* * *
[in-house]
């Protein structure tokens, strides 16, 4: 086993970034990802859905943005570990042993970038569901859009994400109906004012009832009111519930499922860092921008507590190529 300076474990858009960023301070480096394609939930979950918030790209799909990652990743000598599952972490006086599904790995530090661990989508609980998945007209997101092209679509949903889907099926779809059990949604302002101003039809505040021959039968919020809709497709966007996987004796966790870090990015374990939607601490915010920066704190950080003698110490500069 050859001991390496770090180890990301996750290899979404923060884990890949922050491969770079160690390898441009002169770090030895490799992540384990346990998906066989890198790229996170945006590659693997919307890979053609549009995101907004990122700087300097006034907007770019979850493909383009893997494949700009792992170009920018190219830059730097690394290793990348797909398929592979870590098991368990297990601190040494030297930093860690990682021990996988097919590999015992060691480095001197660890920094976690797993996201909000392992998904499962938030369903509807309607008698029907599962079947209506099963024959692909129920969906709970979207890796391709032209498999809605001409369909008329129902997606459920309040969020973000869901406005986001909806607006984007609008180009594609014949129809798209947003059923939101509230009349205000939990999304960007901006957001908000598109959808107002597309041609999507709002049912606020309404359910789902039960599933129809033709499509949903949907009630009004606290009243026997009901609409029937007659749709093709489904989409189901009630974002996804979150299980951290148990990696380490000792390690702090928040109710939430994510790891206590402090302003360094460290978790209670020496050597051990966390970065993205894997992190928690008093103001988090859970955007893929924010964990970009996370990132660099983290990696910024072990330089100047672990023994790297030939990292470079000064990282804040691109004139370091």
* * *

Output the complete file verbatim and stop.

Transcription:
[in-house]
């Protein structure tokens, strides 16, 4: 086993970034990802859905943005570990042993970038569901859009994400109906004012009832009111519930499922860092921008507590190529 300076474990858009960023301070480096394609939930979950918030790209799909990652990743000598599952972490006086599904790995530090661990989508609980998945007209997101092209679509949903889907099926779809059990949604302002101003039809505040021959039968919020809709497709966007996987004796966790870090990015374990939607601490915010920066704190950080003698110490500069 050859001991390496770090180890990301996750290899979404923060884990890949922050491969770079160690390898441009002169770090030895490799992540384990346990998906066989890198790229996170945006590659693997919307890979053609549009995101907004990122700087300097006034907007770019979850493909383009893997494949700009792992170009920018190219830059730097690394290793990348797909398929592979870590098991368990297990601190040494030297930093860690990682021990996988097919590999015992060691480095001197660890920094976690797993996201909000392992998904499962938030369903509807309607008698029907599962079947209506099963024959692909129920969906709970979207890796391709032209498999809605001409369909008329129902997606459920309040969020973000869901406005986001909806607006984007609008180009594609014949129809798209947003059923939101509230009349205000939990999304960007901006957001908000598109959808107002597309041609999507709002049912606020309404359910789902039960599933129809033709499509949903949907009630009004606290009243026997009901609409029937007659749709093709489904989409189901009630974002996804979150299980951290148990990696380490000792390690702090928040109710939430994510790891206590402090302003360094460290978790209670020496050597051990966390970065993205894997992190928690008093103001988090859970955007893929924010964990970009996370990132660099983290990696910024072990330089100047672990023994790297030939990292470079000064990282804040691109004139370091």